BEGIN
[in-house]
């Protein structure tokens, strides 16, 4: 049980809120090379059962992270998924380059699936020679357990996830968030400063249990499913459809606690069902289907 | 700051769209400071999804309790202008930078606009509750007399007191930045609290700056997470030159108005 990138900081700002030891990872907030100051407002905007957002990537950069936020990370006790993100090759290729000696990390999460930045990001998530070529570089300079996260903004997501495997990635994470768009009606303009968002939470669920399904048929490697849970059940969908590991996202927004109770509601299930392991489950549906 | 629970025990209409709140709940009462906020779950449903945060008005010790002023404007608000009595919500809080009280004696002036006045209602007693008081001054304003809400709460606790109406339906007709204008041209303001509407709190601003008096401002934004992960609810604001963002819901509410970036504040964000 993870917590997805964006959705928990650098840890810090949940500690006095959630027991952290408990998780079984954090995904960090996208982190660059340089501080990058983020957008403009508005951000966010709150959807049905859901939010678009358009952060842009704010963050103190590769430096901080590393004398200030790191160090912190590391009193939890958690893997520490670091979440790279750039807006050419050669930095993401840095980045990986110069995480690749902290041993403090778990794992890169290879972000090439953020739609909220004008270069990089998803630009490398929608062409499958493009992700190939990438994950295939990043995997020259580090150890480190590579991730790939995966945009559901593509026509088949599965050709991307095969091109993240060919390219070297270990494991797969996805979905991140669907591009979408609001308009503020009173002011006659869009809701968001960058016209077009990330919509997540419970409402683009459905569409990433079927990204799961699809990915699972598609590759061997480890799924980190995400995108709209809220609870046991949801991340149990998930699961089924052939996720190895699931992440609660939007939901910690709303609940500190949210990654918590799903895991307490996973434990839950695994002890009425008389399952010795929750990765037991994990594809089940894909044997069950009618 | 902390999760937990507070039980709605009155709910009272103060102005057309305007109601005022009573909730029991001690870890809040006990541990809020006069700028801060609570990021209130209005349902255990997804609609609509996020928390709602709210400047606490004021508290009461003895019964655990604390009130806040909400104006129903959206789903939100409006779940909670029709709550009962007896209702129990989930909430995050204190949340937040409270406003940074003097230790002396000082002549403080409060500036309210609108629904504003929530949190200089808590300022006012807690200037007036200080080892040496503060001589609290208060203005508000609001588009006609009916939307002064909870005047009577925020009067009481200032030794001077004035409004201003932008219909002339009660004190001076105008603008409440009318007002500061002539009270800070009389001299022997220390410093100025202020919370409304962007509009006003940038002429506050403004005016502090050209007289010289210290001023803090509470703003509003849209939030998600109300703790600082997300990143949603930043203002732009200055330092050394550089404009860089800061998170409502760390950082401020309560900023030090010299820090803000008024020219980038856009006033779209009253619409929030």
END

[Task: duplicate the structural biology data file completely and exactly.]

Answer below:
[in-house]
């Protein structure tokens, strides 16, 4: 049980809120090379059962992270998924380059699936020679357990996830968030400063249990499913459809606690069902289907 | 700051769209400071999804309790202008930078606009509750007399007191930045609290700056997470030159108005 990138900081700002030891990872907030100051407002905007957002990537950069936020990370006790993100090759290729000696990390999460930045990001998530070529570089300079996260903004997501495997990635994470768009009606303009968002939470669920399904048929490697849970059940969908590991996202927004109770509601299930392991489950549906 | 629970025990209409709140709940009462906020779950449903945060008005010790002023404007608000009595919500809080009280004696002036006045209602007693008081001054304003809400709460606790109406339906007709204008041209303001509407709190601003008096401002934004992960609810604001963002819901509410970036504040964000 993870917590997805964006959705928990650098840890810090949940500690006095959630027991952290408990998780079984954090995904960090996208982190660059340089501080990058983020957008403009508005951000966010709150959807049905859901939010678009358009952060842009704010963050103190590769430096901080590393004398200030790191160090912190590391009193939890958690893997520490670091979440790279750039807006050419050669930095993401840095980045990986110069995480690749902290041993403090778990794992890169290879972000090439953020739609909220004008270069990089998803630009490398929608062409499958493009992700190939990438994950295939990043995997020259580090150890480190590579991730790939995966945009559901593509026509088949599965050709991307095969091109993240060919390219070297270990494991797969996805979905991140669907591009979408609001308009503020009173002011006659869009809701968001960058016209077009990330919509997540419970409402683009459905569409990433079927990204799961699809990915699972598609590759061997480890799924980190995400995108709209809220609870046991949801991340149990998930699961089924052939996720190895699931992440609660939007939901910690709303609940500190949210990654918590799903895991307490996973434990839950695994002890009425008389399952010795929750990765037991994990594809089940894909044997069950009618 | 902390999760937990507070039980709605009155709910009272103060102005057309305007109601005022009573909730029991001690870890809040006990541990809020006069700028801060609570990021209130209005349902255990997804609609609509996020928390709602709210400047606490004021508290009461003895019964655990604390009130806040909400104006129903959206789903939100409006779940909670029709709550009962007896209702129990989930909430995050204190949340937040409270406003940074003097230790002396000082002549403080409060500036309210609108629904504003929530949190200089808590300022006012807690200037007036200080080892040496503060001589609290208060203005508000609001588009006609009916939307002064909870005047009577925020009067009481200032030794001077004035409004201003932008219909002339009660004190001076105008603008409440009318007002500061002539009270800070009389001299022997220390410093100025202020919370409304962007509009006003940038002429506050403004005016502090050209007289010289210290001023803090509470703003509003849209939030998600109300703790600082997300990143949603930043203002732009200055330092050394550089404009860089800061998170409502760390950082401020309560900023030090010299820090803000008024020219980038856009006033779209009253619409929030």